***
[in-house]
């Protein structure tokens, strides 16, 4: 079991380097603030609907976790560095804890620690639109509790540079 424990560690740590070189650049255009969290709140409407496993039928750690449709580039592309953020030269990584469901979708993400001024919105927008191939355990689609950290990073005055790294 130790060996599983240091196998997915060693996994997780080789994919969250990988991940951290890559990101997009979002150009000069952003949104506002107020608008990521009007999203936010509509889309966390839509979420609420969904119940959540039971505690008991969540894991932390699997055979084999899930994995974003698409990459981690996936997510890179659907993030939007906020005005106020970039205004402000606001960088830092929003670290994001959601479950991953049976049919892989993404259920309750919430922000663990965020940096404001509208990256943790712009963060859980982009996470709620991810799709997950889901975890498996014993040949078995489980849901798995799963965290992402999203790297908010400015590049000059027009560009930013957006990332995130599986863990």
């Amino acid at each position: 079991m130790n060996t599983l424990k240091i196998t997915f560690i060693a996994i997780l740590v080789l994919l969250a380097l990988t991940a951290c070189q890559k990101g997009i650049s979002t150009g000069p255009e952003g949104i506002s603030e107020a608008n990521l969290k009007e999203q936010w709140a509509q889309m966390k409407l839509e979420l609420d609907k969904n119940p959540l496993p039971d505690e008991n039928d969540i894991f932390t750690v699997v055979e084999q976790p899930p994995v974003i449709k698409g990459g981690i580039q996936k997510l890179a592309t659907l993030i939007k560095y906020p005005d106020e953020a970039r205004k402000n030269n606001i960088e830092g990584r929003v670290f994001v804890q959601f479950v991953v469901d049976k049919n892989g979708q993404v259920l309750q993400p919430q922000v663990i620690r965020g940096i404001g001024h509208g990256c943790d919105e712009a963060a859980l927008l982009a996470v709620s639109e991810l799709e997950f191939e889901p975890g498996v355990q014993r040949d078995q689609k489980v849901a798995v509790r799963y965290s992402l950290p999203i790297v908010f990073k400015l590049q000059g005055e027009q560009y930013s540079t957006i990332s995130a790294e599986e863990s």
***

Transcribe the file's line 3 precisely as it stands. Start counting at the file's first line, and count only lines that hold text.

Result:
């Amino acid at each position: 079991m130790n060996t599983l424990k240091i196998t997915f560690i060693a996994i997780l740590v080789l994919l969250a380097l990988t991940a951290c070189q890559k990101g997009i650049s979002t150009g000069p255009e952003g949104i506002s603030e107020a608008n990521l969290k009007e999203q936010w709140a509509q889309m966390k409407l839509e979420l609420d609907k969904n119940p959540l496993p039971d505690e008991n039928d969540i894991f932390t750690v699997v055979e084999q976790p899930p994995v974003i449709k698409g990459g981690i580039q996936k997510l890179a592309t659907l993030i939007k560095y906020p005005d106020e953020a970039r205004k402000n030269n606001i960088e830092g990584r929003v670290f994001v804890q959601f479950v991953v469901d049976k049919n892989g979708q993404v259920l309750q993400p919430q922000v663990i620690r965020g940096i404001g001024h509208g990256c943790d919105e712009a963060a859980l927008l982009a996470v709620s639109e991810l799709e997950f191939e889901p975890g498996v355990q014993r040949d078995q689609k489980v849901a798995v509790r799963y965290s992402l950290p999203i790297v908010f990073k400015l590049q000059g005055e027009q560009y930013s540079t957006i990332s995130a790294e599986e863990s």